• U.S. Military Exploring eVTOL Solution to Resupplying Troops

    12 mars 2020 | International, Aérospatial

    U.S. Military Exploring eVTOL Solution to Resupplying Troops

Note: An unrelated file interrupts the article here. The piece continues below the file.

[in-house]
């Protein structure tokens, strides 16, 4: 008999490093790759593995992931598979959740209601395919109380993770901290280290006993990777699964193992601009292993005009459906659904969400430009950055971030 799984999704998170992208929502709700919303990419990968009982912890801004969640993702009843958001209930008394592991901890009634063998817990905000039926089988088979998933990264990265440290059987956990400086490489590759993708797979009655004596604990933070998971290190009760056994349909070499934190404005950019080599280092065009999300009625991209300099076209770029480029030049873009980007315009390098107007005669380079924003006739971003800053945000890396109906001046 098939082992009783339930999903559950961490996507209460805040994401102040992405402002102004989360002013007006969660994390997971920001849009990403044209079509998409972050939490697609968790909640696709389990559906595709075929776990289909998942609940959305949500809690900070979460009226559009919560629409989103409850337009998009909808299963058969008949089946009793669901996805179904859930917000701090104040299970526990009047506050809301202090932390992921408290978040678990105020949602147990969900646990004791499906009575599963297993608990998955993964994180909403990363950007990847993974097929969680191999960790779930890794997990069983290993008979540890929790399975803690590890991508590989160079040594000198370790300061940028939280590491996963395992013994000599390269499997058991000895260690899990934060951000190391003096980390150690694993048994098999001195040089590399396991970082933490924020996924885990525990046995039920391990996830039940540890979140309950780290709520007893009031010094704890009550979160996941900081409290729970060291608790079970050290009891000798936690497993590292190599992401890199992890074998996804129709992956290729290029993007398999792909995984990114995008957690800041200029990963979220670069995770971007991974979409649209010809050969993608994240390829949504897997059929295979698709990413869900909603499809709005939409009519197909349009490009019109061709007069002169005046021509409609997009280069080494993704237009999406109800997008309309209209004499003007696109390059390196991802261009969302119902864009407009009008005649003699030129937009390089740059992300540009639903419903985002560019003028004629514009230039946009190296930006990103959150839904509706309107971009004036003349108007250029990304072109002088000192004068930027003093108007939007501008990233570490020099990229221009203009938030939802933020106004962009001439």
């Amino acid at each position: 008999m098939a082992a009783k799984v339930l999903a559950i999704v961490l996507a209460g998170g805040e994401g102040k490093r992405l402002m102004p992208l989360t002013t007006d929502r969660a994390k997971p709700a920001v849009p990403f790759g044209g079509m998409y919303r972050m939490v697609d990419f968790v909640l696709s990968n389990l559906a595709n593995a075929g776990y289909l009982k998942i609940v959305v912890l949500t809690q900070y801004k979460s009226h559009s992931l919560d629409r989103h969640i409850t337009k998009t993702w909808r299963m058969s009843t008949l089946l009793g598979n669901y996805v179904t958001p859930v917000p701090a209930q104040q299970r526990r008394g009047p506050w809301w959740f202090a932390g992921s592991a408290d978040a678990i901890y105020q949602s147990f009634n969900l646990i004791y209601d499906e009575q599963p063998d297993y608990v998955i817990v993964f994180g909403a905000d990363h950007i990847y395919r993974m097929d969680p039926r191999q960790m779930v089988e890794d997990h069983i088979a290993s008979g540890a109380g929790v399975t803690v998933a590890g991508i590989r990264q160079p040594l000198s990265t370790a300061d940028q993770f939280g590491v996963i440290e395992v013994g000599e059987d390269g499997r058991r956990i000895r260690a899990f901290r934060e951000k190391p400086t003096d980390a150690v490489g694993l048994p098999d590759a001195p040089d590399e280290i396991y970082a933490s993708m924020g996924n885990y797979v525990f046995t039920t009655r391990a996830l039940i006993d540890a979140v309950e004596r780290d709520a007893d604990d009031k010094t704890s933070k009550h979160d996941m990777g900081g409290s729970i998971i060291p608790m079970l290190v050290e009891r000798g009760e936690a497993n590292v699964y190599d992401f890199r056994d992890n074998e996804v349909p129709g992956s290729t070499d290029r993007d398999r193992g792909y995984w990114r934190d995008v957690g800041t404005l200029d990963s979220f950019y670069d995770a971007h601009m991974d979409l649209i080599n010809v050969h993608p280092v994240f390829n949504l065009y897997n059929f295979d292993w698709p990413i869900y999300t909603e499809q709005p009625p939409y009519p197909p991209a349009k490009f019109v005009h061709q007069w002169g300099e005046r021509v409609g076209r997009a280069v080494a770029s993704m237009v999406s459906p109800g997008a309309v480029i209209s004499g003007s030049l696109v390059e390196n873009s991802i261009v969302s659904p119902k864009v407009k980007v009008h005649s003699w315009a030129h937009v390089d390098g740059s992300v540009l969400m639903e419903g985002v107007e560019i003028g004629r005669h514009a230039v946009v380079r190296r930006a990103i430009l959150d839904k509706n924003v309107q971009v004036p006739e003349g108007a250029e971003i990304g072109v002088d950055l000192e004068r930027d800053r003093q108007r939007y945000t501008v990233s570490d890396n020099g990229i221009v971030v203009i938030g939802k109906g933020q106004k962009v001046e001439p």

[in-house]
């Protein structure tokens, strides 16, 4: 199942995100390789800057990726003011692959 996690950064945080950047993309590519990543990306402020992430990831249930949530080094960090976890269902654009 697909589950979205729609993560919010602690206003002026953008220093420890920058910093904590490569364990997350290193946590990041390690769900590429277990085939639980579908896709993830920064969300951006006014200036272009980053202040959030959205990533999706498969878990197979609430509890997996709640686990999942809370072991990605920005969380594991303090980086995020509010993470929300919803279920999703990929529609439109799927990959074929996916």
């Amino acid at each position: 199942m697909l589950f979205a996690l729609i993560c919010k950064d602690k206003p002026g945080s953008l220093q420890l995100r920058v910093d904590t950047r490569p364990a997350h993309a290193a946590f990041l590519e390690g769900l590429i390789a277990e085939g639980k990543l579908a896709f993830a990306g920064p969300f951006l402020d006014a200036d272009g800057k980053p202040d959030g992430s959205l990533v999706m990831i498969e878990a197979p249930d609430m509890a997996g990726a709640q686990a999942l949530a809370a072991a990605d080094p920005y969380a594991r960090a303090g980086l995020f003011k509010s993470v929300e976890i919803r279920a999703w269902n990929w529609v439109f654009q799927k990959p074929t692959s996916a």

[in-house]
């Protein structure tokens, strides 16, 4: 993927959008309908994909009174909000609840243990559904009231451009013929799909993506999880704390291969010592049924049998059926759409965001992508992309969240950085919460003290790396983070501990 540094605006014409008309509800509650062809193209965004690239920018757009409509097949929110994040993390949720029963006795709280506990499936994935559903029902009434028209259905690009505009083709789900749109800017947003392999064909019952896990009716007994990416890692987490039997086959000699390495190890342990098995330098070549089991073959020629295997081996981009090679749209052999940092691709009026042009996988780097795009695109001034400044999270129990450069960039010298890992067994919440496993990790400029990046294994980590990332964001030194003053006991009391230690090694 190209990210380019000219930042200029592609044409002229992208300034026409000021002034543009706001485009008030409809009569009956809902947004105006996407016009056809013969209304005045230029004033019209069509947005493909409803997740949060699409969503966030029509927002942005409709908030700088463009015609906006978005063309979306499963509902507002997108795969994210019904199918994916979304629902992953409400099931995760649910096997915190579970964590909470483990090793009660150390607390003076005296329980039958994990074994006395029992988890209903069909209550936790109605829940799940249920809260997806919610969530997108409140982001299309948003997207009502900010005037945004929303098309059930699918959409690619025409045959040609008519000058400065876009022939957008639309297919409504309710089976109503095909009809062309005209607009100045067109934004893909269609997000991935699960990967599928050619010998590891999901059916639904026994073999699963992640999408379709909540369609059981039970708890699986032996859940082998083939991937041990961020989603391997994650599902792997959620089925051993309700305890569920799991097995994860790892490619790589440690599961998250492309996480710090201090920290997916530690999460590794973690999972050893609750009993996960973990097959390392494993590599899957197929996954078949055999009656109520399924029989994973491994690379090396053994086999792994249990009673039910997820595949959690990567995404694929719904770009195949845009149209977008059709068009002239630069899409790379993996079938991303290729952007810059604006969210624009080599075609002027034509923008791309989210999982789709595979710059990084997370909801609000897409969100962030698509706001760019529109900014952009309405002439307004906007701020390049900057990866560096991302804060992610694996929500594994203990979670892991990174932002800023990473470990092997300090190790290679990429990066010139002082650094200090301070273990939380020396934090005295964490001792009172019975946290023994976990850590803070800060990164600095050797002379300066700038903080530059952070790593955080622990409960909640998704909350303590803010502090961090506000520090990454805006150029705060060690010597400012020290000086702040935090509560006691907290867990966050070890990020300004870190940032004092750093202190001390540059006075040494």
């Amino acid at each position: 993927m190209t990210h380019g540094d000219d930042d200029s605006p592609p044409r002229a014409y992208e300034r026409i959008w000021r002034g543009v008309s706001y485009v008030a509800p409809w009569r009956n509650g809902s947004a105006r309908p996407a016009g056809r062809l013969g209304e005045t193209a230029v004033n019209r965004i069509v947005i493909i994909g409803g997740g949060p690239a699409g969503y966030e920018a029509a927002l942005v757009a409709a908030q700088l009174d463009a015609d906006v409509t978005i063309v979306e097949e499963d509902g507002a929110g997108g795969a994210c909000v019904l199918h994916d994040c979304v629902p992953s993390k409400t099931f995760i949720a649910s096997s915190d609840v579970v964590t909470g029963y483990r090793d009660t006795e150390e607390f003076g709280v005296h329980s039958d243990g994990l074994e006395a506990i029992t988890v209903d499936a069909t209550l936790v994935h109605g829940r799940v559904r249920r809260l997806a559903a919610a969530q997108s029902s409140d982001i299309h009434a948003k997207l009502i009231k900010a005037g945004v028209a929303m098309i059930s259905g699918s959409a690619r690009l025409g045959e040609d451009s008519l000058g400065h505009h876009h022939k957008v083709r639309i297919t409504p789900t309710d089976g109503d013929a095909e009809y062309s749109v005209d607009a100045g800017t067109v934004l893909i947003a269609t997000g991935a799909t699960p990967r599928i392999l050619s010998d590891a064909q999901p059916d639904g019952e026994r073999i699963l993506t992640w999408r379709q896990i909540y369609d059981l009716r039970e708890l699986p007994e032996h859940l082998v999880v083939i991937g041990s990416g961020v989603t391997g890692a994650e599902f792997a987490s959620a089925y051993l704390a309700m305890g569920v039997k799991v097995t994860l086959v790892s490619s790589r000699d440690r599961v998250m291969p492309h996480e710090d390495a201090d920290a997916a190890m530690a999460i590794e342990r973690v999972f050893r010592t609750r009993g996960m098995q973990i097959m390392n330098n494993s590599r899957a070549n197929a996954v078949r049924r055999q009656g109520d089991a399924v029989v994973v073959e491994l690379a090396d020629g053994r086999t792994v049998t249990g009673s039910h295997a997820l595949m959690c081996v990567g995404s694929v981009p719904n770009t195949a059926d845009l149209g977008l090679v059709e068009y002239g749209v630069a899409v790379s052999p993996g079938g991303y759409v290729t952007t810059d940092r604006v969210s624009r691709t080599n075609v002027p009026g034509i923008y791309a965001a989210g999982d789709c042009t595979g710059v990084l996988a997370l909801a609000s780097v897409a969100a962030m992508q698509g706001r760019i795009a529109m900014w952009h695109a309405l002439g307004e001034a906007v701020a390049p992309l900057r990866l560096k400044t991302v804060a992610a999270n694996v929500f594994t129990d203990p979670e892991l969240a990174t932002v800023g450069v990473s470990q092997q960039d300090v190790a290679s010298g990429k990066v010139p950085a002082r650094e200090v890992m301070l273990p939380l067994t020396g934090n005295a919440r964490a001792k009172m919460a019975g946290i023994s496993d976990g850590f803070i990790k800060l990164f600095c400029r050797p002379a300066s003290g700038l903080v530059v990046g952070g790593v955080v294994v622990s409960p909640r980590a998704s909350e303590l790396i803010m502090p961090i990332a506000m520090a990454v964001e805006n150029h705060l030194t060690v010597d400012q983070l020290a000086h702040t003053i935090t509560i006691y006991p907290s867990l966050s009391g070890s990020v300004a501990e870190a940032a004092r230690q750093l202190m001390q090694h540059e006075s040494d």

by Nick Zazulia The U.S. military is stepping up its efforts to enlist autonomous eVTOL aircraft for a variety of missions, especially those that would reduce risk to troops, such as moving cargo in combat zones. In early January, the U.S. Air Force issued a request for information to civil eVTOL developers in a bid to evaluate options for investing in the technology. For 2020 alone, the Pentagon has allocated almost $170 million to investigate options for what it calls unmanned logistic system-air (ULS-A) capability. In Iraq and Afghanistan, U.S. forces have faced difficulty moving supplies, according to Carmine Borrelli, deputy head for logistics innovation with the Marine Corps Warfighting Lab. Valuable military aircraft often need to be kept in reserve for higher-priority missions, and even when they are used, high sustainment costs make resupply an inefficient use for them. “They [eVTOLs] have the potential to have a platform that could be cost-effective, that could go far distances and that could carry stuff, potentially, at a lesser cost than what we were doing,” said Borrelli in a press briefing hosted by the Vertical Flight Society on March 10. The Marines are partnering with both the Army and the Air Force on different projects to realize that goal through what it calls small, medium, and large unmanned logistics systems. The Office of the Secretary of Defense is allocating approximately $120 million to the efforts of the Naval Air Systems Command (Navair) with small and medium ULS-A vehicles covered by the program objective memorandum (POM-19). Another $30 million for medium-size ULS-A in combined stakeholder investment and funding from the Office of the Secretary of Defense is being put toward joint capabilities technical demonstrations that need to be completed before the POM funding can be put to use. And the fiscal year 2020 budget from Congress includes $18.5 million to advance autonomous technology, particularly in large aircraft. There is more funding for the smaller ULS vehicles, because the use case is more clearly defined, and the work is further along. Instead of usual rigid requirements, the Marine Corps is now deliberately thinking about possible use cases in terms of range. Borrelli that this approach allows more flexibility in finding the best way to use the burgeoning eVTOL technology. The Department of Defense (DoD) considers “small” ULS to be vehicles with a 60- to 150-pound payload, designed for trips within 10 or 15 miles and a daily throughput of about 1,000 pounds per aircraft. Borrelli said the Marines are finding that it's realistic for vehicles of that size to weigh as much as or less than the payload they're designed to carry. The goal is to use them for squad resupply, leveraging highly automated routines to complete simple operations without requiring much manpower. Early operational capability is scheduled for 2023 with full operational capability on the docket for 2026. A medium ULS carries 300- to 500 pounds anywhere from a 20 to 125-mile combat radius, allowing for carrying up to 5,000 pounds of cargo in a day. As with a small ULS, medium ULS can keep their weight efficient enough that payload about meets vehicle weight, though they will be used for more complicated missions, such as supplying platoons, operations between advanced bases, and more. “We're trying to anticipate the future; potentially that size range could also do casualty evacuation...if these things prove out and they are reliable enough,” Borrelli said. The Marine Corps is working with the U.S. Army Research Laboratory on medium ULS efforts. At the end of January, Navair hosted a tactical resupply unmanned aircraft systems fly-off competition in Yuma, Arizona, won by Survice Engineering's TRV-150 system, which is based on the Malloy Aeronautics tactical resupply vehicle drone platform. Other competitors included Bell, Autonodyne, AirBuoyant, Pacific Aerospace Consulting, and Chartis Federal. Borrelli said medium ULS are targeted to enter service during fiscal year 2024 or 2025, with full operational capability in 2030. The category just finished its first year of successful joint-capabilities technical demonstration flight tests as part of a three-year effort. The large ULS category is still a bit more abstract. Initially, DoD conceived of vehicles with a 2,000- to 6,000-lb payload, in some ways a replacement for Bell Boeing V-22 Ospreys or Sikorsky CH-53 Sea Stallions on shorter trips. However, as the consumer market has defined and taken shape, the military realized that scaling back to vehicles with 1,000- to 2,000-lb payloads will make more sense. “We want to seriously consider and match industry's approach,” Borrelli said. “If the market is moving toward the 1,000-pound platform—a "flying car"—and many [new eVTOL aircraft] are going to be out there, it would be in our best interest to figure out how best we can use that platform to do what we need to do. We look to ride the coattails of industry.” The military is still interested in larger vehicles that can move up to 6,000 lb, but it recognizes that isn't where the bulk of innovation is taking place right now. In the large ULS category, the Marine Corps is working with the Air Force, whose Agility Prime program was started last year to leverage the commercial VTOL industry to find more efficient ways to execute resupply missions than through its high-sustainment-cost aircraft. The military wants to use these larger ULS for company resupply in remote areas with austere landing zones and launched from a new class of small, minimally-manned ships, as well as potentially to transport troops. The vehicles would work in a radius of up to 350 miles, each handling throughputs ranging from 15,000 to 30,000 pounds per day. Early operational capability for large ULS is scheduled for 2023, with full operational capability in 2030. While the military has done less work on large ULS, it hopes to rely more on the investment of the commercial UAM industry. For large ULS, Borrelli said the same weight efficiency won't be possible, so it will take a heavier vehicle to lift 2,000 pounds. Both hybrid and fully-electric propulsion is on the table and, in either case, new propulsion technology brings infrastructure questions with it. “That's something that we have constantly in the back of our minds,” Borrelli said. “So, as we're moving to the rest of the ULS space, the ground and surface and sub-surface, we're considering where those charging stations could be or where a battery inventory would be. If we don't have a charging station, we have to have a battery inventory. It's not going to do us any good to have a considerable amount of inventory unless we can be able to charge efficiently.” https://www.ainonline.com/aviation-news/defense/2020-03-12/us-military-exploring-evtol-solution-resupplying-troops